Calendula is a genus of about only 20 species of plants in the Sunflower family, Asteracea. Calendula species are found in North East Africa, in regions in the Mediterranean Sea area and in Iran. Commonly named marigold, Calendula should not be confused with other plants also known as marigolds, such as corn marigold or desert marigold, which resemble Calendula but belong to different genera. The name of the genus Calendula comes from the Latin name calendae, meaning "first day of the month", presumably because one of its species, Calendula officinalis, blooms at the start of most months of the year.
Historically known for its medicinal and culinary value, the Calendula has been used by different cultures. Early Christians used to place it by the statues of the Virgin Mary and called it "Mary's Gold", whence its common name marigold. Also, in ancient India, Calendulas were the most sacred flowers where they used to be strung into garlands to adorn holy statues.
Calendula officinalis, commonly named pot marigold (Arabic common name: Nabaat al qaTifa), is the most cultivated species of the genus. It has been used traditionally as both a culinary and medicinal herb. Many of these uses persist today, like to make oils that protect the skin. The petals are edible and can be used fresh in salads or dried to color cheese or to replace saffron. Calendula officinalis has been reported to possess antiviral, anti-tumor and anti-inflammatory activities in-vitro.
It is a short-lived aromatic herbaceous perennial, growing to 80 cm tall with an erect stem and few branches. The leaves are spirally arranged, oblong, 5 to 17cm long, hairy on both sides, entire or sometimes weakly toothed. Flowers are big yellow-orange capitula of 4 to 7cm diameter surrounded by two rows of hairy bracts when cultivated, and yellow and much smaller with only one ring of petals in wild. Calendula officinalis grows on many different soil types and therefore is considered as one of the easiest flower to grow in a garden.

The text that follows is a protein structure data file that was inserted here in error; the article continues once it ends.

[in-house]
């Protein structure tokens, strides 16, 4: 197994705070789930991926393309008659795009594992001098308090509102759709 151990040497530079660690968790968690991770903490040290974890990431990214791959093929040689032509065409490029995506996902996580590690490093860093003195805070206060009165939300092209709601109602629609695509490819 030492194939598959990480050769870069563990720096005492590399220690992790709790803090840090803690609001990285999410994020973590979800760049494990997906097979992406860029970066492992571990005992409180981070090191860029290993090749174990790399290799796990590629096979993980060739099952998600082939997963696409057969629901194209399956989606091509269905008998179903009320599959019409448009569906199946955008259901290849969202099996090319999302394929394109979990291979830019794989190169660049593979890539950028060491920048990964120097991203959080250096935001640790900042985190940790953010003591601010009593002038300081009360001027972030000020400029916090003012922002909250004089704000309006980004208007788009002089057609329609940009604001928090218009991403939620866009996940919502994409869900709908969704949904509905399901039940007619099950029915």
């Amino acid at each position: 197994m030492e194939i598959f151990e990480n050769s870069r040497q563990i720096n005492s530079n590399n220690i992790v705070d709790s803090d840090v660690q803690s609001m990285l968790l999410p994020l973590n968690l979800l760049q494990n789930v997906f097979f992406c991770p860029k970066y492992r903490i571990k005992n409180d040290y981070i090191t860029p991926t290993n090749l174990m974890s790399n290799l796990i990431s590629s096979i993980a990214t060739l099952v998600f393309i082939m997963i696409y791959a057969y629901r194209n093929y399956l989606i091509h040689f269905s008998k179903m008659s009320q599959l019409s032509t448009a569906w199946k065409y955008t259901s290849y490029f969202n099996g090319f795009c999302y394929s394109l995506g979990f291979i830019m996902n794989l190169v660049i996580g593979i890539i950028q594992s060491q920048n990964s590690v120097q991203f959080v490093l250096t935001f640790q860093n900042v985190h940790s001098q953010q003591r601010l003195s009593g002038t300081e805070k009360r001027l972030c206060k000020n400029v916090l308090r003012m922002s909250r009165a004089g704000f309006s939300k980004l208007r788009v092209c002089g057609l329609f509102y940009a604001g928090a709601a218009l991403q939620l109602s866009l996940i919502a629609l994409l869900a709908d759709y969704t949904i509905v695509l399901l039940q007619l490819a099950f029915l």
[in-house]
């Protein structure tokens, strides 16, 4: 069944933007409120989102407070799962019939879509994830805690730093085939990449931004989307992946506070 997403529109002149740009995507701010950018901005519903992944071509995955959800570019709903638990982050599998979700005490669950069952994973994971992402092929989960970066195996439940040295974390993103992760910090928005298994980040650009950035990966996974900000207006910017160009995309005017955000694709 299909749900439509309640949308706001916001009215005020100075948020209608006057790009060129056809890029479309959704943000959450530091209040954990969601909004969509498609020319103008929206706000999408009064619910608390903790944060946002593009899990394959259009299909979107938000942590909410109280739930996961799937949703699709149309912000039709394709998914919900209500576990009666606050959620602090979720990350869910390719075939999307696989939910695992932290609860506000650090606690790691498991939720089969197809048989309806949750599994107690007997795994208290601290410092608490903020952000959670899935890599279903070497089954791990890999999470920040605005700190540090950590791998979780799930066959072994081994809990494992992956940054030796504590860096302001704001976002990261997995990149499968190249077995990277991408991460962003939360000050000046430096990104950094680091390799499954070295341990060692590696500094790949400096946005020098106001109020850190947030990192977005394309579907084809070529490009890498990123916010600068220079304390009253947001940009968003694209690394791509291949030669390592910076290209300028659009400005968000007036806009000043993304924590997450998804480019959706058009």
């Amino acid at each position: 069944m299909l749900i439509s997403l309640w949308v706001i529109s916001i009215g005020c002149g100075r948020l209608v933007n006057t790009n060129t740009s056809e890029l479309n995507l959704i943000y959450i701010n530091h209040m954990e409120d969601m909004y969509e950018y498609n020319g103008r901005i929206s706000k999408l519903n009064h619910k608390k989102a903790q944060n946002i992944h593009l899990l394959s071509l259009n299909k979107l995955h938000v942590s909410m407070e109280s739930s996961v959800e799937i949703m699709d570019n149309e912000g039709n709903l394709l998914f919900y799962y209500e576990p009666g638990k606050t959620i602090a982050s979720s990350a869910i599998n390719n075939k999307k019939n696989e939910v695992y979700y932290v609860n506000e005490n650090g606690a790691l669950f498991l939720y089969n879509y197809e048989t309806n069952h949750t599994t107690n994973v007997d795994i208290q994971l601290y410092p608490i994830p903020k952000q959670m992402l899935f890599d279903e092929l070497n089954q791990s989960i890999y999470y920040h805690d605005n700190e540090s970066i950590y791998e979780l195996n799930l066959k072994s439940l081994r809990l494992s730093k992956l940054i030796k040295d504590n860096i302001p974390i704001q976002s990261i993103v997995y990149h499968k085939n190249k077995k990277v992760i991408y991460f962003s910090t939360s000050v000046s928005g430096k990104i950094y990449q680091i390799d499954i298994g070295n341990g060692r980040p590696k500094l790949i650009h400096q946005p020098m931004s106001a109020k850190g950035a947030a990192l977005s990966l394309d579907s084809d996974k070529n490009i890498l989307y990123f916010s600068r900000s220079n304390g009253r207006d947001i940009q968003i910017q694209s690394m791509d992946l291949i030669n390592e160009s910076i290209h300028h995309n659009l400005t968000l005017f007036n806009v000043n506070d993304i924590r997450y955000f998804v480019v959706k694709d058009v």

Professor Elie Barbour and co-workers, members of AUB Nature and Conservation Center, found an interesting potential application of Calendula officinalis in vaccination of poultry against 3 different viruses. It is not economically viable for the farmers to vaccinate their chickens with needles because it is stressful for the poultry and would take days and days to jab thousands of birds one by one. On the other hand, inoculation by spray or in drinking water enables mass vaccination but the virus has to be alive to work as a vaccine, which results in unwanted side effects such as respiratory inflammations and decreases in body weights. Professor Barbour and co-workers showed that Calendula officinalis alleviated the side injuries of the 3 live vaccine viruses.
Professor Elie Barbour stopped his work on Calendula officinalis after these findings but confided that its mysterious powerful bioactivities give a promising future for this plant and leave the door open to extensive research.
- PCR Use in Epidemiological Study of Avian Mycoplasmosis and Control of Gumboro by Herbal Extracts: View Abstract